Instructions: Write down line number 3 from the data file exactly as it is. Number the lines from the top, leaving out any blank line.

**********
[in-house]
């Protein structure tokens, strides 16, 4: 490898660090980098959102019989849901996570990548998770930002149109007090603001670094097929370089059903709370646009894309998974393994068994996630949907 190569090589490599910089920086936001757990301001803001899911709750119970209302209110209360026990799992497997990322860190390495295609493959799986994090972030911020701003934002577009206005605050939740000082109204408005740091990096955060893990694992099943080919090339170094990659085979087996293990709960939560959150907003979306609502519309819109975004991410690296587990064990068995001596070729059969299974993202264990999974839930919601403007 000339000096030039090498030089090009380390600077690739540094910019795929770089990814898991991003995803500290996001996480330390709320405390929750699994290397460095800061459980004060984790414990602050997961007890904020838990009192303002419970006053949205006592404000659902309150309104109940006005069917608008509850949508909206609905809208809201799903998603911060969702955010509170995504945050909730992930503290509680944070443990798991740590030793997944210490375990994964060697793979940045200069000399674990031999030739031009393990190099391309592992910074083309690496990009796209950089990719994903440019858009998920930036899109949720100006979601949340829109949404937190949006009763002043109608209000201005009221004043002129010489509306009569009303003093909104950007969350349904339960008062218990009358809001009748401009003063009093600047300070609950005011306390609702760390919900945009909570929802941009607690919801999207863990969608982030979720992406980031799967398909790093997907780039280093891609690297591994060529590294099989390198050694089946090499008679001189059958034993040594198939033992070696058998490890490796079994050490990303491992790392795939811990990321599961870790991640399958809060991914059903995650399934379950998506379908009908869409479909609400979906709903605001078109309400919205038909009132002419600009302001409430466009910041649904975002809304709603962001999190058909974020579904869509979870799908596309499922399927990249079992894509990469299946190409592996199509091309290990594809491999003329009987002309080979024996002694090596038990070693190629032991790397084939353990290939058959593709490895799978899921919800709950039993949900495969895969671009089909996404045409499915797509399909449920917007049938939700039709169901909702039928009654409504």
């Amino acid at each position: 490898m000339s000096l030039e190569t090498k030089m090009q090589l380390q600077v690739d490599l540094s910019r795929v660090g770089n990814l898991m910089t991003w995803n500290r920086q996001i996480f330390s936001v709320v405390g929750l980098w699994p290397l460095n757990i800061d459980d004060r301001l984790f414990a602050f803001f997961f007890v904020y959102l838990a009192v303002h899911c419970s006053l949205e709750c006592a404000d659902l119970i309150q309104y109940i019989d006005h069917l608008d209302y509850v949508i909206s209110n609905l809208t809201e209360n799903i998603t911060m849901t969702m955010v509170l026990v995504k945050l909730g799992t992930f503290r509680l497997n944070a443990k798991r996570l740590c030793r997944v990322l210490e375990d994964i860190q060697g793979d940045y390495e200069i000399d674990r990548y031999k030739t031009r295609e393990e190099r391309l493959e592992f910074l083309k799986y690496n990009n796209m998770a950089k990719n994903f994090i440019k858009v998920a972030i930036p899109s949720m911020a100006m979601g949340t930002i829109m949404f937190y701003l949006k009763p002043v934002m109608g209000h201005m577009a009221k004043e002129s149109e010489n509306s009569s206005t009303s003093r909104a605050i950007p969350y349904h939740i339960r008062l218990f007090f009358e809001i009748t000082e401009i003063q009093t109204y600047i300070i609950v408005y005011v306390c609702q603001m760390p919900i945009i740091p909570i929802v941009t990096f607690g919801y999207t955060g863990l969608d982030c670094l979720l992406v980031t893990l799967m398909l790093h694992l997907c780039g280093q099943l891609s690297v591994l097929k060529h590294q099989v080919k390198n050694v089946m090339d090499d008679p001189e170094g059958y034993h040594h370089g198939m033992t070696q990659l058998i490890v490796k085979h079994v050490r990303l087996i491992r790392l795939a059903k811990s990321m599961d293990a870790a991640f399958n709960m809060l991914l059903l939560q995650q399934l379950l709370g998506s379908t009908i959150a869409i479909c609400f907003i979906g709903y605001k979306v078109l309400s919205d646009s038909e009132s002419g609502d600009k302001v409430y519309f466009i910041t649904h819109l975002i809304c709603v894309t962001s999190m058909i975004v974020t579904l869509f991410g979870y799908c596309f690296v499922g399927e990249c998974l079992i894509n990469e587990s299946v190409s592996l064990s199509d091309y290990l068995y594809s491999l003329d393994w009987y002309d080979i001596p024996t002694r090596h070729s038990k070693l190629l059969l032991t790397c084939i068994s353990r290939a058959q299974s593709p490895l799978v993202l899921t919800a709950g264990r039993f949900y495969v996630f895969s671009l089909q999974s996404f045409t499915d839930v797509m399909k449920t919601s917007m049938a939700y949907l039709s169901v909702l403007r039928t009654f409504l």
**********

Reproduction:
């Amino acid at each position: 490898m000339s000096l030039e190569t090498k030089m090009q090589l380390q600077v690739d490599l540094s910019r795929v660090g770089n990814l898991m910089t991003w995803n500290r920086q996001i996480f330390s936001v709320v405390g929750l980098w699994p290397l460095n757990i800061d459980d004060r301001l984790f414990a602050f803001f997961f007890v904020y959102l838990a009192v303002h899911c419970s006053l949205e709750c006592a404000d659902l119970i309150q309104y109940i019989d006005h069917l608008d209302y509850v949508i909206s209110n609905l809208t809201e209360n799903i998603t911060m849901t969702m955010v509170l026990v995504k945050l909730g799992t992930f503290r509680l497997n944070a443990k798991r996570l740590c030793r997944v990322l210490e375990d994964i860190q060697g793979d940045y390495e200069i000399d674990r990548y031999k030739t031009r295609e393990e190099r391309l493959e592992f910074l083309k799986y690496n990009n796209m998770a950089k990719n994903f994090i440019k858009v998920a972030i930036p899109s949720m911020a100006m979601g949340t930002i829109m949404f937190y701003l949006k009763p002043v934002m109608g209000h201005m577009a009221k004043e002129s149109e010489n509306s009569s206005t009303s003093r909104a605050i950007p969350y349904h939740i339960r008062l218990f007090f009358e809001i009748t000082e401009i003063q009093t109204y600047i300070i609950v408005y005011v306390c609702q603001m760390p919900i945009i740091p909570i929802v941009t990096f607690g919801y999207t955060g863990l969608d982030c670094l979720l992406v980031t893990l799967m398909l790093h694992l997907c780039g280093q099943l891609s690297v591994l097929k060529h590294q099989v080919k390198n050694v089946m090339d090499d008679p001189e170094g059958y034993h040594h370089g198939m033992t070696q990659l058998i490890v490796k085979h079994v050490r990303l087996i491992r790392l795939a059903k811990s990321m599961d293990a870790a991640f399958n709960m809060l991914l059903l939560q995650q399934l379950l709370g998506s379908t009908i959150a869409i479909c609400f907003i979906g709903y605001k979306v078109l309400s919205d646009s038909e009132s002419g609502d600009k302001v409430y519309f466009i910041t649904h819109l975002i809304c709603v894309t962001s999190m058909i975004v974020t579904l869509f991410g979870y799908c596309f690296v499922g399927e990249c998974l079992i894509n990469e587990s299946v190409s592996l064990s199509d091309y290990l068995y594809s491999l003329d393994w009987y002309d080979i001596p024996t002694r090596h070729s038990k070693l190629l059969l032991t790397c084939i068994s353990r290939a058959q299974s593709p490895l799978v993202l899921t919800a709950g264990r039993f949900y495969v996630f895969s671009l089909q999974s996404f045409t499915d839930v797509m399909k449920t919601s917007m049938a939700y949907l039709s169901v909702l403007r039928t009654f409504l």